WxRisk.com, a private weather forecasting firm, posted this photo from the hail overnight in Madison, Kan., on its Facebook page.
A storm system that could spawn twisters in the central U.S. on Thursday already did some damage overnight in Madison, Kan., where softball-sized hail smashed car windshields.
A twister nearly formed near the town just after midnight, the national Storm Prediction Center noted, but the biggest impact was from hail.
"That was a HUGE bow-hook, a monster funnel cloud," WxRisk.com, a private weather forecasting firm, posted on its Facebook page. "Hail in excess of 4.25 in. Slightly larger than softballs at times."
The firm said one of three storm cells that moved through the town of 700 "produced monster-size hail for almost 30 minutes ... lots of reports of cars and structures being damaged due to the large hail. Tennis-ball hail, CD hail, Soft-ball hail, and even larger."
The dumping didn't, however, break any U.S. records. A hailstone that hit Vivian, S.D., on July 23, 2010, holds the record for largest diameter (8 inches) and for weight (1.938 pounds). A hailstone in Aurora, Neb., on June 22, 2003, has the largest circumference (18.75 inches).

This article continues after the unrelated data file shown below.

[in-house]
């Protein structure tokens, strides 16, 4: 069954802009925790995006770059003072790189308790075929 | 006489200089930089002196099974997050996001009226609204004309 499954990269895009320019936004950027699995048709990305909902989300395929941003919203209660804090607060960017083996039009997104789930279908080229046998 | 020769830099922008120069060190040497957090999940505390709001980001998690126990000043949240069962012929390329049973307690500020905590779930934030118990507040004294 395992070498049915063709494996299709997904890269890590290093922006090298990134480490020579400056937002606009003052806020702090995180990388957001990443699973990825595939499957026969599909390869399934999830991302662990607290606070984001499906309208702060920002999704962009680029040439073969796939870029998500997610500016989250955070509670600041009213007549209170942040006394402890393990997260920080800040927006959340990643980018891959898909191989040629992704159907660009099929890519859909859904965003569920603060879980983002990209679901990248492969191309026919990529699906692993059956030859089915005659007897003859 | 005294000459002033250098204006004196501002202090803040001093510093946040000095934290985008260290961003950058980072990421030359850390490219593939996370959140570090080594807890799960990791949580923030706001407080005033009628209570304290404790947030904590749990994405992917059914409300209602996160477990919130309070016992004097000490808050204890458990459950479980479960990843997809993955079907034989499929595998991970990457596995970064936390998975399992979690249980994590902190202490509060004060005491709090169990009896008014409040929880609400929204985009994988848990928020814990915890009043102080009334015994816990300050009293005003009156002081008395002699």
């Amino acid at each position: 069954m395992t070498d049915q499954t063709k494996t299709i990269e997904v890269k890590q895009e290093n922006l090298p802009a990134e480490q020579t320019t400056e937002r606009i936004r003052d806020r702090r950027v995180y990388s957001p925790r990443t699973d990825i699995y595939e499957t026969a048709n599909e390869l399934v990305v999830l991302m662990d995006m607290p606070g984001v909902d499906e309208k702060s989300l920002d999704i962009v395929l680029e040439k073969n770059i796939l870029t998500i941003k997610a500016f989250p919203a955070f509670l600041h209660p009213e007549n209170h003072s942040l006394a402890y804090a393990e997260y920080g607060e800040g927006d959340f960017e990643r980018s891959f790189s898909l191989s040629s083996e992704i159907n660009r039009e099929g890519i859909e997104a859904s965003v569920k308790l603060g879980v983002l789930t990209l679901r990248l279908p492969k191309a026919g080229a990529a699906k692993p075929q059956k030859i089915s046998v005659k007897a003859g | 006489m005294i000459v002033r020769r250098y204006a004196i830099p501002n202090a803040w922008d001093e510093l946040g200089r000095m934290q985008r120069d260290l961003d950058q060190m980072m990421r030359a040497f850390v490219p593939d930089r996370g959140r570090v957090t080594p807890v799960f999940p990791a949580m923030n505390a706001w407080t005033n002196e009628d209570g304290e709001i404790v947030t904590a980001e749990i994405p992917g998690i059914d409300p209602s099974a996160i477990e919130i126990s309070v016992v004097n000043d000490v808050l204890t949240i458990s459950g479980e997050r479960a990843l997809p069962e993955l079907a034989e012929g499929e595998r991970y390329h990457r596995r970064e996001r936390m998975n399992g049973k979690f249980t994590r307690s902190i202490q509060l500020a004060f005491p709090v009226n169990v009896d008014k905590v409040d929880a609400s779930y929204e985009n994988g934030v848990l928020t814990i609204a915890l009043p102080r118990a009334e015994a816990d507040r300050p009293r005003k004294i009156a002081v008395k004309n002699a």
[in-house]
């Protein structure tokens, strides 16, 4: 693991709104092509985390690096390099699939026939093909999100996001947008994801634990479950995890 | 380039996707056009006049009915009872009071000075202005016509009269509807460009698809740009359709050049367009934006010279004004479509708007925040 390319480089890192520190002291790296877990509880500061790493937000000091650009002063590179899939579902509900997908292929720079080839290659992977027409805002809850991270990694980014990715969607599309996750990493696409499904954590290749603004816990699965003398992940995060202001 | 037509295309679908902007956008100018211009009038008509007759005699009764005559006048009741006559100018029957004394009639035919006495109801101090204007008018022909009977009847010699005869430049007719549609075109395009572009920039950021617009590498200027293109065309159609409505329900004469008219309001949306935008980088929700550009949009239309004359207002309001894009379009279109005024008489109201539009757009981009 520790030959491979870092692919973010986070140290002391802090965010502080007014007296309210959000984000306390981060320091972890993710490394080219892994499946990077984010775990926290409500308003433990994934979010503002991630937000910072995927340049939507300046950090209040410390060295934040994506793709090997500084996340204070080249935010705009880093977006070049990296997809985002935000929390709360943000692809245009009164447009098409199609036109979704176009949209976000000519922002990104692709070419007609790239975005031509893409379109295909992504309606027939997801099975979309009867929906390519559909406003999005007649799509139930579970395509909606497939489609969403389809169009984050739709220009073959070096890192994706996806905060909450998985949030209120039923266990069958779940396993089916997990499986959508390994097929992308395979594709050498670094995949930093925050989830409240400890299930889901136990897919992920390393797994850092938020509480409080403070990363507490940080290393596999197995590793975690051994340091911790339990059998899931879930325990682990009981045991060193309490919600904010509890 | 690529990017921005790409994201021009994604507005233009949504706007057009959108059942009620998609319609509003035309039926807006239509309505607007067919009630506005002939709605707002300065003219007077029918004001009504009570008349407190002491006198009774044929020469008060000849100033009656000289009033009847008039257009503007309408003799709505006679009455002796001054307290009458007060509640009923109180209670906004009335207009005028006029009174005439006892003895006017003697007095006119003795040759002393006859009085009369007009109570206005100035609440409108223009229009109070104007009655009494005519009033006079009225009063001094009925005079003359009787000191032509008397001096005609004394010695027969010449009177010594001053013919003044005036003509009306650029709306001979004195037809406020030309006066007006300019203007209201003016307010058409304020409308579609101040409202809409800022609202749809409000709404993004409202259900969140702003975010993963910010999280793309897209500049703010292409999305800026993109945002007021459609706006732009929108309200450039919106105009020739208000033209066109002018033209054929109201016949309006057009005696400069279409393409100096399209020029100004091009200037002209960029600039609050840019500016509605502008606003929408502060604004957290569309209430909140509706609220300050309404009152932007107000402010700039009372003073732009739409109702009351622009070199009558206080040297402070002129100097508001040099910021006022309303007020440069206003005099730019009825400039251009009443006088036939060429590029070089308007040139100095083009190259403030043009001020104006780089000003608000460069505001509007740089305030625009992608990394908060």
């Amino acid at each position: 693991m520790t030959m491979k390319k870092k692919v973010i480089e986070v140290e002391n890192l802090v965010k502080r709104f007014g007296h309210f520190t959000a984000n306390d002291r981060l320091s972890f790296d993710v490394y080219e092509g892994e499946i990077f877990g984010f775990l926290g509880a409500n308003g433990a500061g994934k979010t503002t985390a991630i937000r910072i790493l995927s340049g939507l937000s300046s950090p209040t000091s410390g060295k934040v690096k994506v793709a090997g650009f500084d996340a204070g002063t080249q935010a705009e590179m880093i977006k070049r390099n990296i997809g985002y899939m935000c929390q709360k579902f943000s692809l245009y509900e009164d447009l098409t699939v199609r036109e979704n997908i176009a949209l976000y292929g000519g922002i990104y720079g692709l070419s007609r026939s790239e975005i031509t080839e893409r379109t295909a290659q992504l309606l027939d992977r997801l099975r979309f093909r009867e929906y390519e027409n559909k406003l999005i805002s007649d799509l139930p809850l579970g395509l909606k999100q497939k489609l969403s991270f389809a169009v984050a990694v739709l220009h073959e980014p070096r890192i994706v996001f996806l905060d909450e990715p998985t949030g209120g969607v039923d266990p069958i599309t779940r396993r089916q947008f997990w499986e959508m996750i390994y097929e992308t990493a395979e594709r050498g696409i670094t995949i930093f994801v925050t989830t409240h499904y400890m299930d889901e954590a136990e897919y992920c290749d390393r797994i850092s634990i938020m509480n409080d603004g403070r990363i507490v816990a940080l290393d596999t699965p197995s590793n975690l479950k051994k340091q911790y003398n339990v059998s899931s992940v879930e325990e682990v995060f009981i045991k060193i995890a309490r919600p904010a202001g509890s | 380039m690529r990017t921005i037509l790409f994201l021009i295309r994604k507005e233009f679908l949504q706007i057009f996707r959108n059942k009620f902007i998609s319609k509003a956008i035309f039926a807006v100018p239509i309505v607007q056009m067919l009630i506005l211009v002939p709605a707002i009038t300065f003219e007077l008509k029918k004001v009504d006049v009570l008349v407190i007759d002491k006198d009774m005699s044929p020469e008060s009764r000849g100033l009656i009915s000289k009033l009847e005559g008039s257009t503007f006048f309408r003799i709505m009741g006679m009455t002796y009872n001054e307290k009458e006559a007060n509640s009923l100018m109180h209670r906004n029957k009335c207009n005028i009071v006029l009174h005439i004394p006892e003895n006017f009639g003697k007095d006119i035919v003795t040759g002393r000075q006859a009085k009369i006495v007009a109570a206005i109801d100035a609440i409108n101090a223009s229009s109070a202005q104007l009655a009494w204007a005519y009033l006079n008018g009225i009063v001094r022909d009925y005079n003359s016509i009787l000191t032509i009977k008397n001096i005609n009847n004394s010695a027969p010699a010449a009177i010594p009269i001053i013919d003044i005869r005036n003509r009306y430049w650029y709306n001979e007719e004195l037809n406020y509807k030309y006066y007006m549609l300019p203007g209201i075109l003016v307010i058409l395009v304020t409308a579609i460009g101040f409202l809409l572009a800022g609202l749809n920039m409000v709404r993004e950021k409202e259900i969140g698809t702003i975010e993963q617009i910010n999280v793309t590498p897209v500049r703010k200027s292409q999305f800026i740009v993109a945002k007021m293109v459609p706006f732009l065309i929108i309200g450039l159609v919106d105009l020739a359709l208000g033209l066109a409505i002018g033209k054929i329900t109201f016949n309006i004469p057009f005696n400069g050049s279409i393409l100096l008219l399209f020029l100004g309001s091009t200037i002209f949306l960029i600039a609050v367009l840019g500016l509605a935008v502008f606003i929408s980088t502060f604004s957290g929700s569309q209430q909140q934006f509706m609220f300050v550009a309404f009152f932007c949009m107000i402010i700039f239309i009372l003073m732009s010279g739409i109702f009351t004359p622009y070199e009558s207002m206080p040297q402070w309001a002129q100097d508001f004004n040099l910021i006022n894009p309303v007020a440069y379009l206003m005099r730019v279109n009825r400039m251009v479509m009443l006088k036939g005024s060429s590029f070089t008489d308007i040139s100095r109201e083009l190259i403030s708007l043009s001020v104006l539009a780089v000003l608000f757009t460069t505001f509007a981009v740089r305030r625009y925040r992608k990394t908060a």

Large hail pounded other parts of Kansas overnight as well, and the forecast for Thursday had much of the region, including Kansas, Nebraska, Iowa and Missouri, with a high chance of severe weather, weather.com reported.
"We're getting into that time of year when we get severe thunderstorms just about every day," said Greg Forbes, weather.com's severe weather expert.
The storm system will trigger strong storms in the Ohio Valley on Friday, weather.com forecast.
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